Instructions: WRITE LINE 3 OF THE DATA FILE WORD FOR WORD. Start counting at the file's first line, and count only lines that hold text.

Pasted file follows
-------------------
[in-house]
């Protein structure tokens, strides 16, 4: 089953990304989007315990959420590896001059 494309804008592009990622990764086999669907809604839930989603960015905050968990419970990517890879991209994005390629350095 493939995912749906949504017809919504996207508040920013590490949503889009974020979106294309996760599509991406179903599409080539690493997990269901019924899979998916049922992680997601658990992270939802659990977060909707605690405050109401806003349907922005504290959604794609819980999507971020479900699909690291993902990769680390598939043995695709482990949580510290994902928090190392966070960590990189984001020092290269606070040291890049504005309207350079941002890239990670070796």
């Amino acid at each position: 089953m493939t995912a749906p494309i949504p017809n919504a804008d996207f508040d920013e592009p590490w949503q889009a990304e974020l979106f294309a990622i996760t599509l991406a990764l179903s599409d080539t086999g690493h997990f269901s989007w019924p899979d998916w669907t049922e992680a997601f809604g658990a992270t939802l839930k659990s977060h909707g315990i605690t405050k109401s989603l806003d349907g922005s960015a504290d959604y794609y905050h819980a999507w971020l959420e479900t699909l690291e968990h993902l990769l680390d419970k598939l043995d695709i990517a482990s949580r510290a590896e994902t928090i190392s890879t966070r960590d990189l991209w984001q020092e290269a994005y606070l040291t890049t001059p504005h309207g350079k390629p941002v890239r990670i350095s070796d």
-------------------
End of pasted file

């Amino acid at each position: 089953m493939t995912a749906p494309i949504p017809n919504a804008d996207f508040d920013e592009p590490w949503q889009a990304e974020l979106f294309a990622i996760t599509l991406a990764l179903s599409d080539t086999g690493h997990f269901s989007w019924p899979d998916w669907t049922e992680a997601f809604g658990a992270t939802l839930k659990s977060h909707g315990i605690t405050k109401s989603l806003d349907g922005s960015a504290d959604y794609y905050h819980a999507w971020l959420e479900t699909l690291e968990h993902l990769l680390d419970k598939l043995d695709i990517a482990s949580r510290a590896e994902t928090i190392s890879t966070r960590d990189l991209w984001q020092e290269a994005y606070l040291t890049t001059p504005h309207g350079k390629p941002v890239r990670i350095s070796d």